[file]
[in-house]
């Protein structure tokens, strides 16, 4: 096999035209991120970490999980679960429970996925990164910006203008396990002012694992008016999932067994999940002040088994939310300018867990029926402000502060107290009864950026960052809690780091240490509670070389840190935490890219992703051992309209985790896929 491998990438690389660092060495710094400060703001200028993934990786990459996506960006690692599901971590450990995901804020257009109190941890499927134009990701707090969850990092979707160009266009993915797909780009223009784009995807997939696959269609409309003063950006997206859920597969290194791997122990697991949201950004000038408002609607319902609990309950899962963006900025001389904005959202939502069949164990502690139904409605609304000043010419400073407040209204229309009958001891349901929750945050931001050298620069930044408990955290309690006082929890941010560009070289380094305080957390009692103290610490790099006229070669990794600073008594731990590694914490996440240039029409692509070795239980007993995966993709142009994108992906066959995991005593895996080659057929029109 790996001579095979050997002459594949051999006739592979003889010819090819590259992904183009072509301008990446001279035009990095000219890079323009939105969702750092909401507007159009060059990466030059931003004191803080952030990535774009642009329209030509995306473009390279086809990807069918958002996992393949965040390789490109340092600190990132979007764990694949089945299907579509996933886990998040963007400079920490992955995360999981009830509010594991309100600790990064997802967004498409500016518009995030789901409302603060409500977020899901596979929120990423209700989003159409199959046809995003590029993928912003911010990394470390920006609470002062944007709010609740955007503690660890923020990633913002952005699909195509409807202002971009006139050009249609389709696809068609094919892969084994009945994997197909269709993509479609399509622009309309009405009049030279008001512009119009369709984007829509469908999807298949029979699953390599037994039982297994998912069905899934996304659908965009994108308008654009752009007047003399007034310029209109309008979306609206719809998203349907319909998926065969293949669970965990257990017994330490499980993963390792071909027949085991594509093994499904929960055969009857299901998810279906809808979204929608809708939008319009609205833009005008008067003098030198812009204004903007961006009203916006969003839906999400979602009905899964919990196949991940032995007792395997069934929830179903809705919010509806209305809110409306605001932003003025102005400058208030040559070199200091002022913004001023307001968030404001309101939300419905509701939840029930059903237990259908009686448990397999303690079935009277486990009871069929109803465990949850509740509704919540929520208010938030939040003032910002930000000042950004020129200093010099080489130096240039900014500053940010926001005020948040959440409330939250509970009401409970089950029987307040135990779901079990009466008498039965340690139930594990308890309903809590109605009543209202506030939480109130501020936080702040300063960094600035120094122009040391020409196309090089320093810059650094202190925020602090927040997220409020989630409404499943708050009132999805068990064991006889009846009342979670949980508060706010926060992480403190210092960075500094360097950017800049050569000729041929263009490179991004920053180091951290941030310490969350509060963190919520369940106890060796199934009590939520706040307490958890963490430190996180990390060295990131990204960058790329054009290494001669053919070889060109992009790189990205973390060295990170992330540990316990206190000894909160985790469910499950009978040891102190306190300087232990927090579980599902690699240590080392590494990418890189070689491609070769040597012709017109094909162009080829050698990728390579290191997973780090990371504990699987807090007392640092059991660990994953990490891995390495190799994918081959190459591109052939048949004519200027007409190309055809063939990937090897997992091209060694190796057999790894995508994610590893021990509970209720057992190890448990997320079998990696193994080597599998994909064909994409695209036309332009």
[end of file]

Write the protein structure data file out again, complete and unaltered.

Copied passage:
[in-house]
């Protein structure tokens, strides 16, 4: 096999035209991120970490999980679960429970996925990164910006203008396990002012694992008016999932067994999940002040088994939310300018867990029926402000502060107290009864950026960052809690780091240490509670070389840190935490890219992703051992309209985790896929 491998990438690389660092060495710094400060703001200028993934990786990459996506960006690692599901971590450990995901804020257009109190941890499927134009990701707090969850990092979707160009266009993915797909780009223009784009995807997939696959269609409309003063950006997206859920597969290194791997122990697991949201950004000038408002609607319902609990309950899962963006900025001389904005959202939502069949164990502690139904409605609304000043010419400073407040209204229309009958001891349901929750945050931001050298620069930044408990955290309690006082929890941010560009070289380094305080957390009692103290610490790099006229070669990794600073008594731990590694914490996440240039029409692509070795239980007993995966993709142009994108992906066959995991005593895996080659057929029109 790996001579095979050997002459594949051999006739592979003889010819090819590259992904183009072509301008990446001279035009990095000219890079323009939105969702750092909401507007159009060059990466030059931003004191803080952030990535774009642009329209030509995306473009390279086809990807069918958002996992393949965040390789490109340092600190990132979007764990694949089945299907579509996933886990998040963007400079920490992955995360999981009830509010594991309100600790990064997802967004498409500016518009995030789901409302603060409500977020899901596979929120990423209700989003159409199959046809995003590029993928912003911010990394470390920006609470002062944007709010609740955007503690660890923020990633913002952005699909195509409807202002971009006139050009249609389709696809068609094919892969084994009945994997197909269709993509479609399509622009309309009405009049030279008001512009119009369709984007829509469908999807298949029979699953390599037994039982297994998912069905899934996304659908965009994108308008654009752009007047003399007034310029209109309008979306609206719809998203349907319909998926065969293949669970965990257990017994330490499980993963390792071909027949085991594509093994499904929960055969009857299901998810279906809808979204929608809708939008319009609205833009005008008067003098030198812009204004903007961006009203916006969003839906999400979602009905899964919990196949991940032995007792395997069934929830179903809705919010509806209305809110409306605001932003003025102005400058208030040559070199200091002022913004001023307001968030404001309101939300419905509701939840029930059903237990259908009686448990397999303690079935009277486990009871069929109803465990949850509740509704919540929520208010938030939040003032910002930000000042950004020129200093010099080489130096240039900014500053940010926001005020948040959440409330939250509970009401409970089950029987307040135990779901079990009466008498039965340690139930594990308890309903809590109605009543209202506030939480109130501020936080702040300063960094600035120094122009040391020409196309090089320093810059650094202190925020602090927040997220409020989630409404499943708050009132999805068990064991006889009846009342979670949980508060706010926060992480403190210092960075500094360097950017800049050569000729041929263009490179991004920053180091951290941030310490969350509060963190919520369940106890060796199934009590939520706040307490958890963490430190996180990390060295990131990204960058790329054009290494001669053919070889060109992009790189990205973390060295990170992330540990316990206190000894909160985790469910499950009978040891102190306190300087232990927090579980599902690699240590080392590494990418890189070689491609070769040597012709017109094909162009080829050698990728390579290191997973780090990371504990699987807090007392640092059991660990994953990490891995390495190799994918081959190459591109052939048949004519200027007409190309055809063939990937090897997992091209060694190796057999790894995508994610590893021990509970209720057992190890448990997320079998990696193994080597599998994909064909994409695209036309332009």